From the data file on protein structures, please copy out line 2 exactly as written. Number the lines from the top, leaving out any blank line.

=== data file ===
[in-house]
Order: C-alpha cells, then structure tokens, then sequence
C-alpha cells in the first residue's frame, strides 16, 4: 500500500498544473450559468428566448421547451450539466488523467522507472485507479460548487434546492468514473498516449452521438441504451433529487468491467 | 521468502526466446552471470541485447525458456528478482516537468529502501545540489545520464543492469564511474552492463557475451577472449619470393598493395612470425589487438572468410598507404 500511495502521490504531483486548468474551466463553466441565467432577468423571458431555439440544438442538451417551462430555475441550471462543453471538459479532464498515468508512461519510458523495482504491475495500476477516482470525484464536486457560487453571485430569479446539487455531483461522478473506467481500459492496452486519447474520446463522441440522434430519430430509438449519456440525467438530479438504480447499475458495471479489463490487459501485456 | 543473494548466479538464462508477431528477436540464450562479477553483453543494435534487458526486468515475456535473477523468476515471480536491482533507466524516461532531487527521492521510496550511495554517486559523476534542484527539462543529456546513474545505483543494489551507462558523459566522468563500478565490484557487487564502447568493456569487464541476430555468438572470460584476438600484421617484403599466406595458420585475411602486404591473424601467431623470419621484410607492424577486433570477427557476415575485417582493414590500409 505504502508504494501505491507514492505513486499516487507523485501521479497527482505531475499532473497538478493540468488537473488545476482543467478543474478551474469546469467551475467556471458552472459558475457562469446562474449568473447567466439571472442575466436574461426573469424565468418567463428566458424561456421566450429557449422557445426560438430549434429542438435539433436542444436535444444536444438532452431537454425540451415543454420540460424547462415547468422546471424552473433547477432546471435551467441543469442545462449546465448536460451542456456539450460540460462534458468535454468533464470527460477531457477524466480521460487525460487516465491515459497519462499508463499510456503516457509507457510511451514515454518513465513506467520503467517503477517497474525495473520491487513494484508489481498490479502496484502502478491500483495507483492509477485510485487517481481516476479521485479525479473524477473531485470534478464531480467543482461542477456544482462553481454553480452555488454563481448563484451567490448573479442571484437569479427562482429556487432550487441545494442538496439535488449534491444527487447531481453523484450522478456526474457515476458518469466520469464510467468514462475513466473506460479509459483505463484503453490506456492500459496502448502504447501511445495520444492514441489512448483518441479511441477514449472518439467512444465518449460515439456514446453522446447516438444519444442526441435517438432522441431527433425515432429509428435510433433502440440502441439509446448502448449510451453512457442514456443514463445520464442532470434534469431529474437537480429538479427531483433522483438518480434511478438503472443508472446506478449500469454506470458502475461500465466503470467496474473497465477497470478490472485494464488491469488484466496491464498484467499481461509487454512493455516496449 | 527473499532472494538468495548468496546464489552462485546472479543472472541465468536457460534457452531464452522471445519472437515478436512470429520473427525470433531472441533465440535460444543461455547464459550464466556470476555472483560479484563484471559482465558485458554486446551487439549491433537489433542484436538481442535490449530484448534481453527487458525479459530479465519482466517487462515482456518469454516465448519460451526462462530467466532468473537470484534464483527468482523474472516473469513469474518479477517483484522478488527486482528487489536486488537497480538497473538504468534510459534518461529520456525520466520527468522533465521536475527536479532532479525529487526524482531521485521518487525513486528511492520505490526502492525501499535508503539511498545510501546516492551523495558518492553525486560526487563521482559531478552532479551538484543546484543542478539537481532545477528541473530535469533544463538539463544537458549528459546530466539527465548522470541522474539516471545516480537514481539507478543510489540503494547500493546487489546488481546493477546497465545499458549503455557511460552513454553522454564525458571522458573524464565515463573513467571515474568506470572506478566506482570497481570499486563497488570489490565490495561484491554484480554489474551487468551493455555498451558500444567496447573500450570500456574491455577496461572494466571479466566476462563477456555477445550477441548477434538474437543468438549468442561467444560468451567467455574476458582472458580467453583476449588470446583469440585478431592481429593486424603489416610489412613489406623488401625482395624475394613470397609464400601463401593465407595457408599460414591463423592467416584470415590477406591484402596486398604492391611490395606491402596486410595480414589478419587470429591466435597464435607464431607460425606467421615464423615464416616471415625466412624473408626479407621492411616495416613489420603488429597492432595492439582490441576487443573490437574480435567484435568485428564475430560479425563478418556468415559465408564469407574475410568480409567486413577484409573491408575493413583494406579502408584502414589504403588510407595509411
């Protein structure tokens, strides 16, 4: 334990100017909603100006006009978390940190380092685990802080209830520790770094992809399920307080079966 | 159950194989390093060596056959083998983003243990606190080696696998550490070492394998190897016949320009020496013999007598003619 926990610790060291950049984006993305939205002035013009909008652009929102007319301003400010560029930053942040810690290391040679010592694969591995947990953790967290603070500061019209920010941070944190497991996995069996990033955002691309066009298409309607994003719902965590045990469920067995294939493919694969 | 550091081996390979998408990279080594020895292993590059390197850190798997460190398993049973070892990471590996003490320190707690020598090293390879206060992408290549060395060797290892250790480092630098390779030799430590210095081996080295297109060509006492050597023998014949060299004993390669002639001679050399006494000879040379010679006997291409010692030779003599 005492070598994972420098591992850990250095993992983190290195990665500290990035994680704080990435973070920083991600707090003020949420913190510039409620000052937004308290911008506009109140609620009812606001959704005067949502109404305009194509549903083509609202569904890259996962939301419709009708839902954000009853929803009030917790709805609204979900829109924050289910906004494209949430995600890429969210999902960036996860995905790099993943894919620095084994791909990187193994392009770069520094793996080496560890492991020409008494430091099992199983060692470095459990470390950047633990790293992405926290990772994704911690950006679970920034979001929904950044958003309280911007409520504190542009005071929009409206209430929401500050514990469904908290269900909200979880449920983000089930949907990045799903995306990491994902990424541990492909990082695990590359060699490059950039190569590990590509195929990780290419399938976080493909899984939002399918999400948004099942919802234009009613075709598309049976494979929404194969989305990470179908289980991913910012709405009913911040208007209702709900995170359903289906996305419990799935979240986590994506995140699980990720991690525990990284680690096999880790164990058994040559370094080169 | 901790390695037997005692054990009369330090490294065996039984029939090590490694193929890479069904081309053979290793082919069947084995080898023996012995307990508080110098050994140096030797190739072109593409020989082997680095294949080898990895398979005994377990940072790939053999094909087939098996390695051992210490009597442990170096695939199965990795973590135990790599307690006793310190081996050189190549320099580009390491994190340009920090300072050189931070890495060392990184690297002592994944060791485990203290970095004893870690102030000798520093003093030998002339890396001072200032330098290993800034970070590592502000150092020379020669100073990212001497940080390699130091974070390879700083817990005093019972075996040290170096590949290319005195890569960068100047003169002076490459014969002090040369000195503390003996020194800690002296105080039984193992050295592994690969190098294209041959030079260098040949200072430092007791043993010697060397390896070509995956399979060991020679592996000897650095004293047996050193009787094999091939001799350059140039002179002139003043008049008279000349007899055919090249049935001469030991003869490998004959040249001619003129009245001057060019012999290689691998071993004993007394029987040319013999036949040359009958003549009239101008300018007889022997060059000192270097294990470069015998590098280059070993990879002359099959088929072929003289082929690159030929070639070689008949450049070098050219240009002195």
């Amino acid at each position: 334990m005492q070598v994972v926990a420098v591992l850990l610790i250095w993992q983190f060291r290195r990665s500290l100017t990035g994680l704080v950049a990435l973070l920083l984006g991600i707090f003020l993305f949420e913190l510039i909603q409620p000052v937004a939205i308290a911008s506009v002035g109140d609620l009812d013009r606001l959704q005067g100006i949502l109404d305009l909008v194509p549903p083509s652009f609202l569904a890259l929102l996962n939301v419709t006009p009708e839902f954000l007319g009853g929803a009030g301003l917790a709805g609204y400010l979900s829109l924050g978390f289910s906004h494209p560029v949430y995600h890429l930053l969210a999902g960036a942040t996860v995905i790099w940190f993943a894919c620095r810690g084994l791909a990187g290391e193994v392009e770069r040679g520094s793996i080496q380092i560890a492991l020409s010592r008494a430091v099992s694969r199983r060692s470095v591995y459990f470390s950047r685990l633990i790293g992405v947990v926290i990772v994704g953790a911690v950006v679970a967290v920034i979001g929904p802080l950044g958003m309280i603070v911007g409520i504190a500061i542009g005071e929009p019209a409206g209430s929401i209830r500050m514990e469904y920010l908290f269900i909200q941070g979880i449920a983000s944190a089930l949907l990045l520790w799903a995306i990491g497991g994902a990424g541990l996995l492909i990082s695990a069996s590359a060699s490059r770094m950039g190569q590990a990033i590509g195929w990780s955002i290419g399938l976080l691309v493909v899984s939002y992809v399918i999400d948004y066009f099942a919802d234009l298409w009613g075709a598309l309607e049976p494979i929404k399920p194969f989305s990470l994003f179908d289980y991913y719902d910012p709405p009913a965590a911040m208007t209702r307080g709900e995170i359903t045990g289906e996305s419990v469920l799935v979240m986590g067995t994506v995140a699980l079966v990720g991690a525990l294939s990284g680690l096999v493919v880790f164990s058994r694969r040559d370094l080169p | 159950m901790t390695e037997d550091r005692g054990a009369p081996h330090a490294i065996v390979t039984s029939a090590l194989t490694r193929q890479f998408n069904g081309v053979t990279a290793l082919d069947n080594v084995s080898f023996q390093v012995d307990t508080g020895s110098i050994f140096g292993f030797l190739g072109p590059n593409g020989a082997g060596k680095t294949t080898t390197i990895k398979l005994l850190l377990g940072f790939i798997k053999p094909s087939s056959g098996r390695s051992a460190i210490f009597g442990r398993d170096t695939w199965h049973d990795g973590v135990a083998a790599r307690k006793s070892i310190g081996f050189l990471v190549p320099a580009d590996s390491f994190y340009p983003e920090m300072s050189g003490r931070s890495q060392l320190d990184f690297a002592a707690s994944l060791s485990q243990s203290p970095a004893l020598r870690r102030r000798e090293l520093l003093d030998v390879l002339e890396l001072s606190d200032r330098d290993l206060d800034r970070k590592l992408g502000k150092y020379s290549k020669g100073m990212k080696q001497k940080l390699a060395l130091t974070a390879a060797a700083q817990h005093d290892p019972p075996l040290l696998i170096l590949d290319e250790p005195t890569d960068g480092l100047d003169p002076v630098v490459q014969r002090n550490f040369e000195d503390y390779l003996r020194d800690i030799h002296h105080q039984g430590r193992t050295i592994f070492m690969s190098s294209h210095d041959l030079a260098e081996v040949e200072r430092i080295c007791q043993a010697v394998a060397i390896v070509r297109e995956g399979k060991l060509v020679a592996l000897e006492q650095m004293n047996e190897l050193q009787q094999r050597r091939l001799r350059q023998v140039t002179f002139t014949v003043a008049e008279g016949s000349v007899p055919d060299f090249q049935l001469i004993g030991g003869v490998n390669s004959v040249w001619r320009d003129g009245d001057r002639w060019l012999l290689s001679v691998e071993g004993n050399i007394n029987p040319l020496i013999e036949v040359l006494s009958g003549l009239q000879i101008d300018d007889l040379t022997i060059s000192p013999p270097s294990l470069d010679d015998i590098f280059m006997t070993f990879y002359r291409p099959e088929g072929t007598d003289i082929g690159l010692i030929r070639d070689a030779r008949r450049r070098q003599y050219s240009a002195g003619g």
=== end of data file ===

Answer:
Order: C-alpha cells, then structure tokens, then sequence